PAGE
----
Let’s go headless.

Headless CMSs cater for the ever-increasing need for flexibility, portability and accessibility.

Headless CMSs, or decoupled as they are also known, are certainly not a new kid on the block, but they have been growing in popularity for several years now for a multitude of reasons. One of the best aspects of Headless CMSs is that they help to cater for the ever-increasing need for flexibility, portability and accessibility. They help to future proof our systems for the ever-changing landscape of technology and associated platforms.

This is nothing new or revolutionary. The architectural pattern MVC was one of the first approaches used to describe and implement software constructs in terms of their responsibilities, and still continues today. This is the concept that each layer should be decoupled from another to remove dependency while being able to be easily replaced. Headless follows this practice by separating the functional layer from the presentation layer, which means you are no longer tied to the framework or CMS that you are using. WordPress and Drupal 8 are two of just many CMSs which are allowing users to take this approach without limiting them to this.

As with all things, this is no silver bullet and it has both its positives and negatives; so, let’s look at some of the reasons for:

Headless CMS Pros

Not limited by what or how

One of the big advantages of headless is that it opens us “as developers” up to varying languages and presentation options so we are not limited by what we can do or how we achieve it. Single page sites utilising javascript frameworks like AngularJS can improve both usability and accessibility of a site while giving designers the option of an open canvas with as much variation in screen sizes and orientation as needed. A great example that everyone will be familiar with is Facebook, which revolves around one page and the switching out of content elements as needed; which can both be highly beneficial to the user in terms of how they explore your content, while reducing server resources at the same time.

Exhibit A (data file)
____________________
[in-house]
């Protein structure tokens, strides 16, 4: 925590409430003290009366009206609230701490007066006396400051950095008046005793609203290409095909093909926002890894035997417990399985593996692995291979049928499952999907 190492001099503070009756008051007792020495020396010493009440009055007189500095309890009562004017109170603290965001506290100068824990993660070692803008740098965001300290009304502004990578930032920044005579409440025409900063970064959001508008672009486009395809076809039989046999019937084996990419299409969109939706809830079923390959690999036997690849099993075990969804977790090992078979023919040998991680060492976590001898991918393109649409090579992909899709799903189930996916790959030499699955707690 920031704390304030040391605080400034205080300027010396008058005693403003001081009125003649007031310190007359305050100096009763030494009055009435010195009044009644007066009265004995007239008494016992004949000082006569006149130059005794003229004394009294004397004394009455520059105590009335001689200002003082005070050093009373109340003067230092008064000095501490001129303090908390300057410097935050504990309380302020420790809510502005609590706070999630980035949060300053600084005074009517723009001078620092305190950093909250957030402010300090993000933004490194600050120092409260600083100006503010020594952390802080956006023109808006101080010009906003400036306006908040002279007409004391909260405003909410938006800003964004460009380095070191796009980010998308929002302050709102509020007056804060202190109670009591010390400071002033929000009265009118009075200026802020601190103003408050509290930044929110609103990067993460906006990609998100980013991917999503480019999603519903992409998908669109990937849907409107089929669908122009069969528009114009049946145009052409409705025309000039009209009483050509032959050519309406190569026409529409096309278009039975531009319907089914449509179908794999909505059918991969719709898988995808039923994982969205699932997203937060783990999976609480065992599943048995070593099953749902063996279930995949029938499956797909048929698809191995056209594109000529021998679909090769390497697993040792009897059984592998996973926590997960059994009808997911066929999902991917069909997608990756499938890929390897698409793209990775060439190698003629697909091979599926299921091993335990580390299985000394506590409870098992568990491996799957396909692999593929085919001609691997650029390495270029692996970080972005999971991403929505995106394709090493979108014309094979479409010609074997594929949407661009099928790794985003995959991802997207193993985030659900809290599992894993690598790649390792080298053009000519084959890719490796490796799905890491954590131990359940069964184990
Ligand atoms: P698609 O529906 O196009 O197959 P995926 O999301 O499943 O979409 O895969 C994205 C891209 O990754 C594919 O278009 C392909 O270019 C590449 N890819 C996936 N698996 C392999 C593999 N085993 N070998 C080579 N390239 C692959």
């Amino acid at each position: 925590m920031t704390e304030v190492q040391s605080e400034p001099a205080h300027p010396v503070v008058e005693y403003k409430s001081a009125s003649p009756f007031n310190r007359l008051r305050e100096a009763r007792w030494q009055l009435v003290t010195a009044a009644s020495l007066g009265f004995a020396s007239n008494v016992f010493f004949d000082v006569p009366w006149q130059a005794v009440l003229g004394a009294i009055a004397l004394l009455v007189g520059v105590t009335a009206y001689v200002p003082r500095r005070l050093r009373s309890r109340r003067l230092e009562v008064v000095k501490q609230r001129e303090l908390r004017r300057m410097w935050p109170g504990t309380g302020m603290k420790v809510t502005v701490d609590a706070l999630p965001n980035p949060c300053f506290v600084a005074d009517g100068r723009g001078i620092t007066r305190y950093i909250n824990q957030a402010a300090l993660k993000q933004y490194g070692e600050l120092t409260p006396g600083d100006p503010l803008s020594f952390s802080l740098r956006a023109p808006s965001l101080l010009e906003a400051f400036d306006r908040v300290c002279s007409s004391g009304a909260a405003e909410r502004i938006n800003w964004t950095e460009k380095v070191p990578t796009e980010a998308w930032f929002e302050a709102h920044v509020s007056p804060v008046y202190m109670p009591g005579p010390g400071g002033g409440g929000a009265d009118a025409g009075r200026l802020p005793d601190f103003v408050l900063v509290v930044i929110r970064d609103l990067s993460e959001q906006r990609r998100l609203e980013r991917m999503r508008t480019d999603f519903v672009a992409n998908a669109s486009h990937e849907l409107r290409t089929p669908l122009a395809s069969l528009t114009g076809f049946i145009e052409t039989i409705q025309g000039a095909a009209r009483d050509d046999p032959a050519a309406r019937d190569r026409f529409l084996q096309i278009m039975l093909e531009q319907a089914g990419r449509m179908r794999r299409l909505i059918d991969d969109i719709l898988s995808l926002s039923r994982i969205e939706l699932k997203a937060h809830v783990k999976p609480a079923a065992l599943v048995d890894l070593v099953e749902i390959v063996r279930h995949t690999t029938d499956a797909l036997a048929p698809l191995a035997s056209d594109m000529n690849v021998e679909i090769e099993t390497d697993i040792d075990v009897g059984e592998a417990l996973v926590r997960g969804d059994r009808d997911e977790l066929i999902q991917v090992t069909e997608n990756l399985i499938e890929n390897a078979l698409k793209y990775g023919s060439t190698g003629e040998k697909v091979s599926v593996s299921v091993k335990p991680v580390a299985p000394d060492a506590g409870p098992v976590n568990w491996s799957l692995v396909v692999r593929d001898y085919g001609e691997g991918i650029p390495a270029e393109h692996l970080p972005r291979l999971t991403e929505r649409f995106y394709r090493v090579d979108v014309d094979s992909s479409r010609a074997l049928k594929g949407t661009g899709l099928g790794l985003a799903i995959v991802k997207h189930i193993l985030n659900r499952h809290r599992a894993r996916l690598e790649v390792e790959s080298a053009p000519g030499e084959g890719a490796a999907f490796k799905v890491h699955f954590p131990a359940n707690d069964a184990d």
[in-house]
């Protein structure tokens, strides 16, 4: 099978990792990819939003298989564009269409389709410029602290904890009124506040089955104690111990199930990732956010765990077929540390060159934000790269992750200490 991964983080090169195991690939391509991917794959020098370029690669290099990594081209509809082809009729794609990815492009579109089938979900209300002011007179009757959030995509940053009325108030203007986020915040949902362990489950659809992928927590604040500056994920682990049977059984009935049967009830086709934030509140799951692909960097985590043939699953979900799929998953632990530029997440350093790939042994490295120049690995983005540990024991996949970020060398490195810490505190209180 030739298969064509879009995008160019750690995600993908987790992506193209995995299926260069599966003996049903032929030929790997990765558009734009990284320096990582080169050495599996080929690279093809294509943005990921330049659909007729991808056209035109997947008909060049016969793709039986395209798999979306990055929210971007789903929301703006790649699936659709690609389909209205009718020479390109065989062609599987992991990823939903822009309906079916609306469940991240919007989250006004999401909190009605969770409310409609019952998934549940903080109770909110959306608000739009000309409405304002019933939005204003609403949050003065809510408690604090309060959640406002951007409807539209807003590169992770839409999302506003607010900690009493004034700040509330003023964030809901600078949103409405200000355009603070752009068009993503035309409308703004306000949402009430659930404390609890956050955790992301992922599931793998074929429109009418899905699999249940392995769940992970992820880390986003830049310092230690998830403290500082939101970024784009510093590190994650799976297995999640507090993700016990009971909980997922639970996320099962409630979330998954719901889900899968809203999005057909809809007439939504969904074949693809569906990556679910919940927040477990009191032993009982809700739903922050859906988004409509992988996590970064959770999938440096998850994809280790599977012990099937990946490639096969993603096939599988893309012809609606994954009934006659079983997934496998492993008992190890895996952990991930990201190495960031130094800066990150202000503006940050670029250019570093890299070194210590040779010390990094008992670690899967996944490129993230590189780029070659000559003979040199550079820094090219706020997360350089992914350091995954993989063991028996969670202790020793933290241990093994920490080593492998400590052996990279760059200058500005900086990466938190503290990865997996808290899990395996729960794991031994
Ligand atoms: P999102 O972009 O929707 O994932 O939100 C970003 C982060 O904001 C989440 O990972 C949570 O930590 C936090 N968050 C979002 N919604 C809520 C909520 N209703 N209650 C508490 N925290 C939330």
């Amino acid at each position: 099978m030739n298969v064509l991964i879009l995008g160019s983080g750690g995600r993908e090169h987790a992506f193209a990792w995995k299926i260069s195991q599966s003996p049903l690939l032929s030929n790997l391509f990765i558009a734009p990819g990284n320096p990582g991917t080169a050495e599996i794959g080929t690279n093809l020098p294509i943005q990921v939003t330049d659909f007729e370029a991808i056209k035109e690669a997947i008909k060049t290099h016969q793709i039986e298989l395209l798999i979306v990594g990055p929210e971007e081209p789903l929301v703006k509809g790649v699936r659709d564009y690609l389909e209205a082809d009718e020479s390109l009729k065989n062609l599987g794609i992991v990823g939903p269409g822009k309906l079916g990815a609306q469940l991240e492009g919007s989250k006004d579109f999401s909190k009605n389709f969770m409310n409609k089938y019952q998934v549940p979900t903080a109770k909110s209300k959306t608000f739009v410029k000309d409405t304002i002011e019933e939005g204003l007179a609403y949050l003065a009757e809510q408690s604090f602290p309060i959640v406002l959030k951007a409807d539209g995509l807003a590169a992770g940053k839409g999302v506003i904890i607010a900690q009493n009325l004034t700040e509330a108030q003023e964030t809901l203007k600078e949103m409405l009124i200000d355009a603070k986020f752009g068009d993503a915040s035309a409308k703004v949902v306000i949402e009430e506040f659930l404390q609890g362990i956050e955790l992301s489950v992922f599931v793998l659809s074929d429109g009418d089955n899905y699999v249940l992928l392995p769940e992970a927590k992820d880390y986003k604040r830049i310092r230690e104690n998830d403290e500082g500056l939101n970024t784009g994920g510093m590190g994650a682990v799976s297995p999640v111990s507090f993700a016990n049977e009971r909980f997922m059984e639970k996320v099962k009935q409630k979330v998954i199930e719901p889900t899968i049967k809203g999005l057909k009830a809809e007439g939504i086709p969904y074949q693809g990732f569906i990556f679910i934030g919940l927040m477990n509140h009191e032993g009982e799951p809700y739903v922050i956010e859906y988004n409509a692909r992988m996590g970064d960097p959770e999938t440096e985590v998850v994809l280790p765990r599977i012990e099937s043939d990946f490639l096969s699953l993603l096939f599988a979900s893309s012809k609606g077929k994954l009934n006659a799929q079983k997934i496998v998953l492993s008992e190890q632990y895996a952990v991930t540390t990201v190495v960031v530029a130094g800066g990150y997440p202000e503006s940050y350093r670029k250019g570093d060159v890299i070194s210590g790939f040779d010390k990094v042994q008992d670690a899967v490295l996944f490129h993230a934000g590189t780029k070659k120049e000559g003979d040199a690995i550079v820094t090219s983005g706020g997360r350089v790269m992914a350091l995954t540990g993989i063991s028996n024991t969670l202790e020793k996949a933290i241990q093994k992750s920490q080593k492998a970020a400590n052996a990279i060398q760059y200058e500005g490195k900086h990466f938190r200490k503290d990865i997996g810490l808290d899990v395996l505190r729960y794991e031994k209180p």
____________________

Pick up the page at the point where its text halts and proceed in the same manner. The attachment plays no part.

Simultaneous development

Other benefits include simultaneous development, allowing multiple developers to work on a project at the same time; effectively utilising individual’s knowledge and specific development skills to both develop and maintain the system. When your team starts to scale up with the project, this allows for specialists to focus solely on key areas. This follows on to the separation of responsibility and scalability. Each part of the system can be scaled up when required, resulting in the best use of resources where and when they are most needed.

Easily adaptable in the future

Other key factors are flexibility and portability. With the constant evolution of technology, it is very easy to be left behind in the modern world. What works now might not be easily adapted in the future. Headless gives you the option to have multiple presentation layers all controlled and running off one central system via an API. This could be an android App, an iOS App, a website, a mobile site, a program running on your wristwatch or your smart enabled TV. The options are endless but you’re safe in the knowledge that every one of those applications is running off the same dataset, all managed by one centralised CMS. This also gives companies the ability to deploy quickly to new technologies as they emerge with reduced lead times and associated cost savings.

Headless CMS Cons

Initial development time

There are some downsides, however, to this approach as well. One of which can be the initial time it takes to develop a website. When using a CMS, the lack of support from plugins and the need to build your own views from what could have been pre-existing templates adds to the development time. This can make it completely unsuitable for some developments; with eCommerce builds potentially being one of them as the time to build all of the custom views can be very costly as well as the ongoing maintenance of them.

Is a headless CMS the answer for you?

Headless is certainly not a one-stop-shop for every development project but, when used correctly, can open up endless possibilities. Drupal produced the following chart which can be translated into most CMSs. It gives you a great start as to which route could be right for you:

 

 

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